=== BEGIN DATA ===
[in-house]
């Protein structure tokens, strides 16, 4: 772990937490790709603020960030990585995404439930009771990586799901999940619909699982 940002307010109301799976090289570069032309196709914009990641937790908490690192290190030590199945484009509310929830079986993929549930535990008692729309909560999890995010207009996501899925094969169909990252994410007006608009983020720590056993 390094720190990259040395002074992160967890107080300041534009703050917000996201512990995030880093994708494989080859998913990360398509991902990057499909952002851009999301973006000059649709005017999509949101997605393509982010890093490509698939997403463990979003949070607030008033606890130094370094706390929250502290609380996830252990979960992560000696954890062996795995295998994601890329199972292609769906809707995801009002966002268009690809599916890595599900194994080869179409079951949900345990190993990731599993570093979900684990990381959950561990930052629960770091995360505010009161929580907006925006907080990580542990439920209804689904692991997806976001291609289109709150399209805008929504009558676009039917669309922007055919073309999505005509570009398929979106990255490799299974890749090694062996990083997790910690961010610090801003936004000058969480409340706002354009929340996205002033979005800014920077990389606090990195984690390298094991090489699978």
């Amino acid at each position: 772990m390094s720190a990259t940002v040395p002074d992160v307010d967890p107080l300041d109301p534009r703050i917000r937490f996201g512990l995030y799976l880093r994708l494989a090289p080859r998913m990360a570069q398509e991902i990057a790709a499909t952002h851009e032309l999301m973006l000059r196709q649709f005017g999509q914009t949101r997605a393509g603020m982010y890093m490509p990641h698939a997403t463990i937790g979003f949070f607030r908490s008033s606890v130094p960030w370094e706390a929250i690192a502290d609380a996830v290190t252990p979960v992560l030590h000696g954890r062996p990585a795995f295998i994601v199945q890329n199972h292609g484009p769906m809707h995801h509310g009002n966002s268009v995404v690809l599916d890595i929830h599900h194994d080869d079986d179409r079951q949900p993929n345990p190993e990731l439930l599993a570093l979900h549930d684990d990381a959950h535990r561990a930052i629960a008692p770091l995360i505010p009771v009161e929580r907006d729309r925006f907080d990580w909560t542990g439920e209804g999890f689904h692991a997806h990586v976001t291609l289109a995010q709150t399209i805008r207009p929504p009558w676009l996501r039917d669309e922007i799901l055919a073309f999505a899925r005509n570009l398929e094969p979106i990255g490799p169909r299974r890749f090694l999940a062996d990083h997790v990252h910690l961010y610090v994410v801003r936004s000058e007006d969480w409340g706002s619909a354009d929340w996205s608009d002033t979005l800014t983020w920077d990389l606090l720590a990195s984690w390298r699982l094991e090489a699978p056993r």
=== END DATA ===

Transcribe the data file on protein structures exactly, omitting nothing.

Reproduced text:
[in-house]
């Protein structure tokens, strides 16, 4: 772990937490790709603020960030990585995404439930009771990586799901999940619909699982 940002307010109301799976090289570069032309196709914009990641937790908490690192290190030590199945484009509310929830079986993929549930535990008692729309909560999890995010207009996501899925094969169909990252994410007006608009983020720590056993 390094720190990259040395002074992160967890107080300041534009703050917000996201512990995030880093994708494989080859998913990360398509991902990057499909952002851009999301973006000059649709005017999509949101997605393509982010890093490509698939997403463990979003949070607030008033606890130094370094706390929250502290609380996830252990979960992560000696954890062996795995295998994601890329199972292609769906809707995801009002966002268009690809599916890595599900194994080869179409079951949900345990190993990731599993570093979900684990990381959950561990930052629960770091995360505010009161929580907006925006907080990580542990439920209804689904692991997806976001291609289109709150399209805008929504009558676009039917669309922007055919073309999505005509570009398929979106990255490799299974890749090694062996990083997790910690961010610090801003936004000058969480409340706002354009929340996205002033979005800014920077990389606090990195984690390298094991090489699978």
């Amino acid at each position: 772990m390094s720190a990259t940002v040395p002074d992160v307010d967890p107080l300041d109301p534009r703050i917000r937490f996201g512990l995030y799976l880093r994708l494989a090289p080859r998913m990360a570069q398509e991902i990057a790709a499909t952002h851009e032309l999301m973006l000059r196709q649709f005017g999509q914009t949101r997605a393509g603020m982010y890093m490509p990641h698939a997403t463990i937790g979003f949070f607030r908490s008033s606890v130094p960030w370094e706390a929250i690192a502290d609380a996830v290190t252990p979960v992560l030590h000696g954890r062996p990585a795995f295998i994601v199945q890329n199972h292609g484009p769906m809707h995801h509310g009002n966002s268009v995404v690809l599916d890595i929830h599900h194994d080869d079986d179409r079951q949900p993929n345990p190993e990731l439930l599993a570093l979900h549930d684990d990381a959950h535990r561990a930052i629960a008692p770091l995360i505010p009771v009161e929580r907006d729309r925006f907080d990580w909560t542990g439920e209804g999890f689904h692991a997806h990586v976001t291609l289109a995010q709150t399209i805008r207009p929504p009558w676009l996501r039917d669309e922007i799901l055919a073309f999505a899925r005509n570009l398929e094969p979106i990255g490799p169909r299974r890749f090694l999940a062996d990083h997790v990252h910690l961010y610090v994410v801003r936004s000058e007006d969480w409340g706002s619909a354009d929340w996205s608009d002033t979005l800014t983020w920077d990389l606090l720590a990195s984690w390298r699982l094991e090489a699978p056993r």